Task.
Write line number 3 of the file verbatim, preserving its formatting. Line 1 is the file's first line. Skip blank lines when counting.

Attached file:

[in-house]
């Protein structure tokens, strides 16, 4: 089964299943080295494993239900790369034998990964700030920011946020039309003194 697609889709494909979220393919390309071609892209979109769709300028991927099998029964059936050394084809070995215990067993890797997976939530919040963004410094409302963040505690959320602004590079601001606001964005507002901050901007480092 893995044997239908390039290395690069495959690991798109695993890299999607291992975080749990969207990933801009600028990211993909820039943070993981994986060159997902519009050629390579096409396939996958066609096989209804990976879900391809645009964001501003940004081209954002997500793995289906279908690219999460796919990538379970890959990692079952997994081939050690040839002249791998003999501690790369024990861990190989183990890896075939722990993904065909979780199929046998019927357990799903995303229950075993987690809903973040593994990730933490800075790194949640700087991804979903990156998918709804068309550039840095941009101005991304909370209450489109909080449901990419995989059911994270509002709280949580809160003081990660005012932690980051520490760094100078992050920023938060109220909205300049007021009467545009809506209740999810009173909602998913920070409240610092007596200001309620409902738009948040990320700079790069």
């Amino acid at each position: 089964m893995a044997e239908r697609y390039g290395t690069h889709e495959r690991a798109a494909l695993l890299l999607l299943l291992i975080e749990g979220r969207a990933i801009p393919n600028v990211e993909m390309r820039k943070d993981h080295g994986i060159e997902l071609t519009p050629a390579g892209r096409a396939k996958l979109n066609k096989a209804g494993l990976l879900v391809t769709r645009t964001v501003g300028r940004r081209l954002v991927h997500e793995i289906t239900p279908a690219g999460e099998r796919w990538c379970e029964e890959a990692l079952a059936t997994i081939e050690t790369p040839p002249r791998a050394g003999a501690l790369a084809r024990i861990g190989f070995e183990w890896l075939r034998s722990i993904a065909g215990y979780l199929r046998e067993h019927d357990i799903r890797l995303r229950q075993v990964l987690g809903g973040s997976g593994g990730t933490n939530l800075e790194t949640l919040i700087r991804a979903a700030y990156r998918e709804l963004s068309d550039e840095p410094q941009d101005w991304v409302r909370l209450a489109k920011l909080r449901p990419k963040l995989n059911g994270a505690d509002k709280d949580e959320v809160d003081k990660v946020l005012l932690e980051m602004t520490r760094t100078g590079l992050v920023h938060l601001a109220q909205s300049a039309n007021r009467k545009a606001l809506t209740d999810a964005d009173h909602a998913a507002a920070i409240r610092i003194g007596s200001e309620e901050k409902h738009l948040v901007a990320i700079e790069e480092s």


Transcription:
């Amino acid at each position: 089964m893995a044997e239908r697609y390039g290395t690069h889709e495959r690991a798109a494909l695993l890299l999607l299943l291992i975080e749990g979220r969207a990933i801009p393919n600028v990211e993909m390309r820039k943070d993981h080295g994986i060159e997902l071609t519009p050629a390579g892209r096409a396939k996958l979109n066609k096989a209804g494993l990976l879900v391809t769709r645009t964001v501003g300028r940004r081209l954002v991927h997500e793995i289906t239900p279908a690219g999460e099998r796919w990538c379970e029964e890959a990692l079952a059936t997994i081939e050690t790369p040839p002249r791998a050394g003999a501690l790369a084809r024990i861990g190989f070995e183990w890896l075939r034998s722990i993904a065909g215990y979780l199929r046998e067993h019927d357990i799903r890797l995303r229950q075993v990964l987690g809903g973040s997976g593994g990730t933490n939530l800075e790194t949640l919040i700087r991804a979903a700030y990156r998918e709804l963004s068309d550039e840095p410094q941009d101005w991304v409302r909370l209450a489109k920011l909080r449901p990419k963040l995989n059911g994270a505690d509002k709280d949580e959320v809160d003081k990660v946020l005012l932690e980051m602004t520490r760094t100078g590079l992050v920023h938060l601001a109220q909205s300049a039309n007021r009467k545009a606001l809506t209740d999810a964005d009173h909602a998913a507002a920070i409240r610092i003194g007596s200001e309620e901050k409902h738009l948040v901007a990320i700079e790069e480092s």